After proclaiming that New Caledonians had voted to stay with France in three recent referendums, despite a massive boycott by indigenous parties of the last one, French President Emmanuel Macron’s government now faces hostility and resistance in France’s pre-eminent overseas territory. The pro- and anti-independence sides remain diametrically opposed, along ethnic lines. And, most worryingly, the long-term agreements that have kept the peace have now expired and there’s no agreed form of continued governance beyond the end of the current local congress mandate in early 2024.
French Interior Minister Jean-François Carenco and Overseas French Territories Minister Gerald Darmanin are due to visit New Caledonia next week, to try once more to establish dialogue with all groups: indigenous-dominated parties favouring independence, and primarily European ones favouring staying with France. They face a major challenge.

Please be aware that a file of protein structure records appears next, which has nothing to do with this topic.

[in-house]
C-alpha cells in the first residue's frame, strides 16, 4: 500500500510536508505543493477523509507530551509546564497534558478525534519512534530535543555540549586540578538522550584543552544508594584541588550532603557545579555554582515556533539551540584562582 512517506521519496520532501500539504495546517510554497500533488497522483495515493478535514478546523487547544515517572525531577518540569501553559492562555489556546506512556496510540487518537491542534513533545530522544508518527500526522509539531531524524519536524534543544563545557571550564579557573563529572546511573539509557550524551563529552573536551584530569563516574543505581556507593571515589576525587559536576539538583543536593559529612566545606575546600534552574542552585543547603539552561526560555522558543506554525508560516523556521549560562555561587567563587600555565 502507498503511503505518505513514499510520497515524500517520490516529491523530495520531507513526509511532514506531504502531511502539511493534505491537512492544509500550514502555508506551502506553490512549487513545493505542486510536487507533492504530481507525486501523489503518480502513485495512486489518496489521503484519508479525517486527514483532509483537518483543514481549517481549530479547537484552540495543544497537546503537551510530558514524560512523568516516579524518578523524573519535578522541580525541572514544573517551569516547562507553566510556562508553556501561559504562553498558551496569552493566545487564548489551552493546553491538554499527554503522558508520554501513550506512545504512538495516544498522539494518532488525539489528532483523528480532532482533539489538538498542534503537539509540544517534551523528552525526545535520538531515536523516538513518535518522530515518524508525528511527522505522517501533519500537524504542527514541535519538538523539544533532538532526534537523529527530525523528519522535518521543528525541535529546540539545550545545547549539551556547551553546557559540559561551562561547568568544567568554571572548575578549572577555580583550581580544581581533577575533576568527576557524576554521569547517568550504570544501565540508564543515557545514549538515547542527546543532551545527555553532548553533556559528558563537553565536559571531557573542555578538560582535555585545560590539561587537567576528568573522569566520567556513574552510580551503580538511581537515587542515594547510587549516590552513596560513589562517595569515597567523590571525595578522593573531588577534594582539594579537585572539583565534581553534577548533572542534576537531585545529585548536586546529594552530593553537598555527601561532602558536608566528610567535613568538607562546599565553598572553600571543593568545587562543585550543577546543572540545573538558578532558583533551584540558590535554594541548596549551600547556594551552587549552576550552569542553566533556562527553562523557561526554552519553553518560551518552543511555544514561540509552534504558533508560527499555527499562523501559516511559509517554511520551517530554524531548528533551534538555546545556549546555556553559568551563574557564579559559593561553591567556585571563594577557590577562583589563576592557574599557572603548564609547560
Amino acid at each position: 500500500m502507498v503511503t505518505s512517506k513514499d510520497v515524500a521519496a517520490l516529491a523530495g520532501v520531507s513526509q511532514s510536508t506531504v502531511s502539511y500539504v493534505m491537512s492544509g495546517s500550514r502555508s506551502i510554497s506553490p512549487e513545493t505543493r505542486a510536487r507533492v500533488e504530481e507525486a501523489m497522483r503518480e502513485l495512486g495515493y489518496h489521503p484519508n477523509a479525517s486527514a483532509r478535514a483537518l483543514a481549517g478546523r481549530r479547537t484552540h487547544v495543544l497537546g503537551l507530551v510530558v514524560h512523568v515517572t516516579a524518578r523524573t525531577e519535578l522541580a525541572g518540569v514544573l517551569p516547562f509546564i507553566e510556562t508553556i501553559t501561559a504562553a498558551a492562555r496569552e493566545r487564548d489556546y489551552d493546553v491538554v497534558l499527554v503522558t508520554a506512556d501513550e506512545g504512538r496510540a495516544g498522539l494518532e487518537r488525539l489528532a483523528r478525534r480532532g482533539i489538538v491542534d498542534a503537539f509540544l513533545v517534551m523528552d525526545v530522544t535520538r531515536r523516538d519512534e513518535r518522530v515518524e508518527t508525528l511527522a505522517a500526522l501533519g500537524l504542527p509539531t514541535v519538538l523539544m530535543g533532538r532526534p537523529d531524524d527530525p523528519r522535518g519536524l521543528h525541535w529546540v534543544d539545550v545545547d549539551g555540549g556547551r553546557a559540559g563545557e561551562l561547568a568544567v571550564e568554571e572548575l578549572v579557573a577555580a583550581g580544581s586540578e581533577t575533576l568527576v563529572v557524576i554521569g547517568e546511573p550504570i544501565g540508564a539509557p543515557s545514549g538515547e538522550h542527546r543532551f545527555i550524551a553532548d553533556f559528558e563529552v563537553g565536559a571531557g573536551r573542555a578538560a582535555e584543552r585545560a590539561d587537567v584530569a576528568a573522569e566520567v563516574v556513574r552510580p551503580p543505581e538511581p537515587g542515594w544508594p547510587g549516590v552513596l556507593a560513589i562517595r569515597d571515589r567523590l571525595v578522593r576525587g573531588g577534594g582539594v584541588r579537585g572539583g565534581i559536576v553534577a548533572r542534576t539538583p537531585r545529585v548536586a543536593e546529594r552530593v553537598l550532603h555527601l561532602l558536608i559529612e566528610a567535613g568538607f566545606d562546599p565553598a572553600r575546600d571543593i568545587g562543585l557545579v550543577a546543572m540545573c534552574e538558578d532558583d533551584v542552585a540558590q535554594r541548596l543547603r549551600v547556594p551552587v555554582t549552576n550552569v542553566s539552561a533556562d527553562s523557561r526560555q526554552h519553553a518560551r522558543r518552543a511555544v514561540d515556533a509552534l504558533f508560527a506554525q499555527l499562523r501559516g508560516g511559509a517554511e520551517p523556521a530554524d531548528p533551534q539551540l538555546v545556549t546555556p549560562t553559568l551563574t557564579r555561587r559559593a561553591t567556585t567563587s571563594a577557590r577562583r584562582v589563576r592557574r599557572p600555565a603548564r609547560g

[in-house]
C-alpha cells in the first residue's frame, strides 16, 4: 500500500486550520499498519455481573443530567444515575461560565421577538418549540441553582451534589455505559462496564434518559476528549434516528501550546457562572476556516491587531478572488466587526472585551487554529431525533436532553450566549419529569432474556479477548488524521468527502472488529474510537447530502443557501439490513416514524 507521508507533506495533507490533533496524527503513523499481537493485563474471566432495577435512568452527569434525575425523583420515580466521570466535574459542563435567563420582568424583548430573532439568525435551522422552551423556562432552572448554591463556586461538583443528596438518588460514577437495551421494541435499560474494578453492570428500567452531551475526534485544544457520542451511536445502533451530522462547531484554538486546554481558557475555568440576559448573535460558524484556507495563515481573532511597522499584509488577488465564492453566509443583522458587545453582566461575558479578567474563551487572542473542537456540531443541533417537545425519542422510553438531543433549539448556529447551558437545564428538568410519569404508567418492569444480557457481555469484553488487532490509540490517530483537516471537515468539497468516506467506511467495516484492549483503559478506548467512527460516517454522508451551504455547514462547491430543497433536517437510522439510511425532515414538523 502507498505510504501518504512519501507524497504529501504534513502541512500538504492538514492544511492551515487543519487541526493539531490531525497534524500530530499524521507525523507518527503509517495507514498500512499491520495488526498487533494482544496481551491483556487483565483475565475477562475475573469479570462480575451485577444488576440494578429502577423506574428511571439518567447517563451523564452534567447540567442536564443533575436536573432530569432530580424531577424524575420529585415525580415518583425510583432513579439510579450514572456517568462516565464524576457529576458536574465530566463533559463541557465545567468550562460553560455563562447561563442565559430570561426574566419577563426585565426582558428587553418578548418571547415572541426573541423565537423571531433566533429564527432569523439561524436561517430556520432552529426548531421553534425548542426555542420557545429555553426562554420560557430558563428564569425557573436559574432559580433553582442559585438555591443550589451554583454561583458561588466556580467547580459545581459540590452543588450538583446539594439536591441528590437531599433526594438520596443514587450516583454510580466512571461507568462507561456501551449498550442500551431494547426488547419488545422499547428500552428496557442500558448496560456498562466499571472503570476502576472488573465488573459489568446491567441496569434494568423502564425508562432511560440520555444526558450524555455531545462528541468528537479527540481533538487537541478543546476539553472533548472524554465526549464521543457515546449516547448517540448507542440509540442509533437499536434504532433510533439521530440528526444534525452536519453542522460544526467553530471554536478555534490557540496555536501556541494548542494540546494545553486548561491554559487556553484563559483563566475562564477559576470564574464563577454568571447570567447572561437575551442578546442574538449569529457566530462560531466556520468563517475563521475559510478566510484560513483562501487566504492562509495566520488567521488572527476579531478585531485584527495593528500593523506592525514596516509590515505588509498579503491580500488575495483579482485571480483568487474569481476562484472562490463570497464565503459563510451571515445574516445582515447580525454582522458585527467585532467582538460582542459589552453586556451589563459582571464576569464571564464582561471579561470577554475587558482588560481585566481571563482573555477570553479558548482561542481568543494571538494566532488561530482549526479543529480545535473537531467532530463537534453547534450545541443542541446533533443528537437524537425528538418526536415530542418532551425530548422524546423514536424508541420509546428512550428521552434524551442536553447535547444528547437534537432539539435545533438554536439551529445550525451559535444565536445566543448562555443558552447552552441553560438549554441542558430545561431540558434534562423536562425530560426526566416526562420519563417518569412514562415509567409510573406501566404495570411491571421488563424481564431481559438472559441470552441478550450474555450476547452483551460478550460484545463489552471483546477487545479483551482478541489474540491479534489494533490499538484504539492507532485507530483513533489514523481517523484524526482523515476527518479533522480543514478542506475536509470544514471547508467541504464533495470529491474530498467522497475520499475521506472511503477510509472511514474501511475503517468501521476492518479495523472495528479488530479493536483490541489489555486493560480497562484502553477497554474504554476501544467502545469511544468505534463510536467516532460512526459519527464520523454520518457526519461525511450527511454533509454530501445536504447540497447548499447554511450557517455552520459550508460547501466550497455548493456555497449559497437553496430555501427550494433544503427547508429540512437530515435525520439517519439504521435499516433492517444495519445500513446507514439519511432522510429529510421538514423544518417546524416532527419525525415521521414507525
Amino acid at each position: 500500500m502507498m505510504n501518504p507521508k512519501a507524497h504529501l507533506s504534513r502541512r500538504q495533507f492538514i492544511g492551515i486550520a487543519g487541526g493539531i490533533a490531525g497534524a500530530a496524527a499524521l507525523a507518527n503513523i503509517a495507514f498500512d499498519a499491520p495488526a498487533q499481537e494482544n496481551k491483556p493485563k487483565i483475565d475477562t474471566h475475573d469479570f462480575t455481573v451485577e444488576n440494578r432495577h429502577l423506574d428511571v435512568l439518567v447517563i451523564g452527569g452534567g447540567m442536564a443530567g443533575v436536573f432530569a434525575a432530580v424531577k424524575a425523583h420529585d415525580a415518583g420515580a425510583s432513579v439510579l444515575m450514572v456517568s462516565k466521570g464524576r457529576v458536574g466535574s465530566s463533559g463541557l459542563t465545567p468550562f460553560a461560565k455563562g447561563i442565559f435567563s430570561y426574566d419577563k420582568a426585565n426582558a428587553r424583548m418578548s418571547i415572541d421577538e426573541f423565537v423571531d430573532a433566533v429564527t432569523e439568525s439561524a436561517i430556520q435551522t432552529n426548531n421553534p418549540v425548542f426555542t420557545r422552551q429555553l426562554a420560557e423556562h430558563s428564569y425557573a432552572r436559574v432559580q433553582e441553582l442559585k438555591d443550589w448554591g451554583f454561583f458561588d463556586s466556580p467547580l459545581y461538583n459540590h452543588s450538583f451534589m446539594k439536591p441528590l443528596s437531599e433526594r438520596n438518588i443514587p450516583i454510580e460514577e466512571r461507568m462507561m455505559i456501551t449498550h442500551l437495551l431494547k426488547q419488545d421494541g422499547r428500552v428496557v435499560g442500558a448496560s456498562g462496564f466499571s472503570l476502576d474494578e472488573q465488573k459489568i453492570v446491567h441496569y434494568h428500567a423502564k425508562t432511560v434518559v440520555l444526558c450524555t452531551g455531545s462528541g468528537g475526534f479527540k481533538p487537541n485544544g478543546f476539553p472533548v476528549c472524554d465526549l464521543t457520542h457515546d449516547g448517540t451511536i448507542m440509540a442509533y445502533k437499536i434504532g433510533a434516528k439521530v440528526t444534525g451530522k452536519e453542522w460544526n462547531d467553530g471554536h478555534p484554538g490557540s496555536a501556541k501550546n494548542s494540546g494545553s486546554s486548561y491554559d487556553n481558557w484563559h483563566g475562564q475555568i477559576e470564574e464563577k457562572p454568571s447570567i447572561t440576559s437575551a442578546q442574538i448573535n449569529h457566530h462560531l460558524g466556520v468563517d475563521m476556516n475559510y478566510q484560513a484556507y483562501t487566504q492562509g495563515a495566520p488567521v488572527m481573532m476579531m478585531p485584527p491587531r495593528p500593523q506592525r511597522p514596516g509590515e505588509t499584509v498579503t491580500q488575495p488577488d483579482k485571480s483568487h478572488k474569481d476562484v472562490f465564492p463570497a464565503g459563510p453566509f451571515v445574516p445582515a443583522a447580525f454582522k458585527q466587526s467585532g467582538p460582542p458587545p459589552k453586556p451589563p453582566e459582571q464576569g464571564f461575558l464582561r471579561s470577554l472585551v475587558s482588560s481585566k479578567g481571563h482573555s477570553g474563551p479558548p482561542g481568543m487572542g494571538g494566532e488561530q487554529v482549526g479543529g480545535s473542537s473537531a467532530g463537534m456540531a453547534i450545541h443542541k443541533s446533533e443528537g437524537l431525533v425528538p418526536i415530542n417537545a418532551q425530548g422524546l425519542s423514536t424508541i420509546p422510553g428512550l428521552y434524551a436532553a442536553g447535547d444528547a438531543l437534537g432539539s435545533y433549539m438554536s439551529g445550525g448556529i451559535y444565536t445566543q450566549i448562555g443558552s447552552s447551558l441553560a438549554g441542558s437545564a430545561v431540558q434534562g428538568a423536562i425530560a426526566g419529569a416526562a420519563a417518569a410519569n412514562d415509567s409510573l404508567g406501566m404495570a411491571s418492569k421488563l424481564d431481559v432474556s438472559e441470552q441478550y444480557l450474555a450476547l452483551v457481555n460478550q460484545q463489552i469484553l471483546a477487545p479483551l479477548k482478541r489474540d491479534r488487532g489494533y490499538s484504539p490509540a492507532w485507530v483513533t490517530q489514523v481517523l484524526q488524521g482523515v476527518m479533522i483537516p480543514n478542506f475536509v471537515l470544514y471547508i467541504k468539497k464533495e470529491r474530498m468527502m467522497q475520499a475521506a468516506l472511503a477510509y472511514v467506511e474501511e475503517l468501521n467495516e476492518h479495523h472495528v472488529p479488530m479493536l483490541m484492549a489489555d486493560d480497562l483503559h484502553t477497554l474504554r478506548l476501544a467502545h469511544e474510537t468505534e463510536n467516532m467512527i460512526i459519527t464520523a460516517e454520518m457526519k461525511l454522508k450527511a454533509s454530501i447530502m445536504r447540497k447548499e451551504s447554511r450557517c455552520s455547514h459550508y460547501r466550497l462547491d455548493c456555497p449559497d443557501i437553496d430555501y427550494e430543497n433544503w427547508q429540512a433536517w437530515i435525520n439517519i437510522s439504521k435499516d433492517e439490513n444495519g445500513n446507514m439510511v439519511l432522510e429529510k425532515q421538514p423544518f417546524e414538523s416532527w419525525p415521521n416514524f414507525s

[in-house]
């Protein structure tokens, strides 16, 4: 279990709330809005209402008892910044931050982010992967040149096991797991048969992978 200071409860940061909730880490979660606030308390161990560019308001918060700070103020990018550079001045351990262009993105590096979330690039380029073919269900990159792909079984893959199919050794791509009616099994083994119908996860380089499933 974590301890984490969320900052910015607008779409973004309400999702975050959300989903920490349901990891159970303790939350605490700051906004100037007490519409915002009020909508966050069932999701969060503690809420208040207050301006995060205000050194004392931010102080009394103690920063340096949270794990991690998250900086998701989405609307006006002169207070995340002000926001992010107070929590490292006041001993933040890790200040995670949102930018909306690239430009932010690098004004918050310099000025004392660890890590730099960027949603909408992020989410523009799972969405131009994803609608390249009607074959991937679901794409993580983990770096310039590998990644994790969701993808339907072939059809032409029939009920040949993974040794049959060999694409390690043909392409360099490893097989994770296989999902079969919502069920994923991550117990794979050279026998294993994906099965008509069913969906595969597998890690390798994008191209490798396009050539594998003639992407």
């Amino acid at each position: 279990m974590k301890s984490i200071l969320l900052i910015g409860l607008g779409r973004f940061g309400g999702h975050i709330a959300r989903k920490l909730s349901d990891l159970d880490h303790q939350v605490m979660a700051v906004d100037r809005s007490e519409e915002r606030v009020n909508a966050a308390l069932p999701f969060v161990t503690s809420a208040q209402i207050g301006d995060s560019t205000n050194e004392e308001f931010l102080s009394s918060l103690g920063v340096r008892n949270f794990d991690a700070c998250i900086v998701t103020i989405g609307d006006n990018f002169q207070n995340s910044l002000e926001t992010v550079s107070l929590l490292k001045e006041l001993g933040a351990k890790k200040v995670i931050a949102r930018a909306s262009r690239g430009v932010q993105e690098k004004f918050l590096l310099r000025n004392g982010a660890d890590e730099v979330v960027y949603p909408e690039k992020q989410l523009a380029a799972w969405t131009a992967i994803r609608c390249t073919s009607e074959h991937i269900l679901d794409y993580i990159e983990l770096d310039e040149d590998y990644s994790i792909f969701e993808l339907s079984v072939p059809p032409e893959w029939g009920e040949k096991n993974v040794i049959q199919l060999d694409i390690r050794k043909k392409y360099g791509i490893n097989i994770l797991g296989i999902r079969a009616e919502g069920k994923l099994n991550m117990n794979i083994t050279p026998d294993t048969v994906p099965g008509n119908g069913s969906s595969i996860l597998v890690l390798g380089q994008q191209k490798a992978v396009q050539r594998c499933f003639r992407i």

After 30 years of innovative peace agreements which ended civil unrest in the 1980s, and impressive conduct of the first two of three long-promised independence referendums in 2018 and 2020, France badly handled the third, which took place in December 2021. Despite calls for a postponement by independence parties in late 2021, while indigenous Kanak communities suffered the worst impacts of the Delta variant of Covid-19, France persisted with the December vote, which it could statutorily have delayed until November 2022. With regional support, and having taken the issue to the UN Fourth Committee on Decolonisation, independence parties boycotted the referendum. The result reflected the boycott, with 44% voter turnout (about half of that for the 2020 second referendum), delivering just 3.5% support for independence, in contrast to 43.3% in 2018 and 46.7% in 2020.
While Macron claimed a ‘massive’ victory for the pro-France side just after the 2021 vote, he qualified it by noting the strong abstention. But by mid-2022, in Brussels for a NATO meeting, he told the press that New Caledonians had
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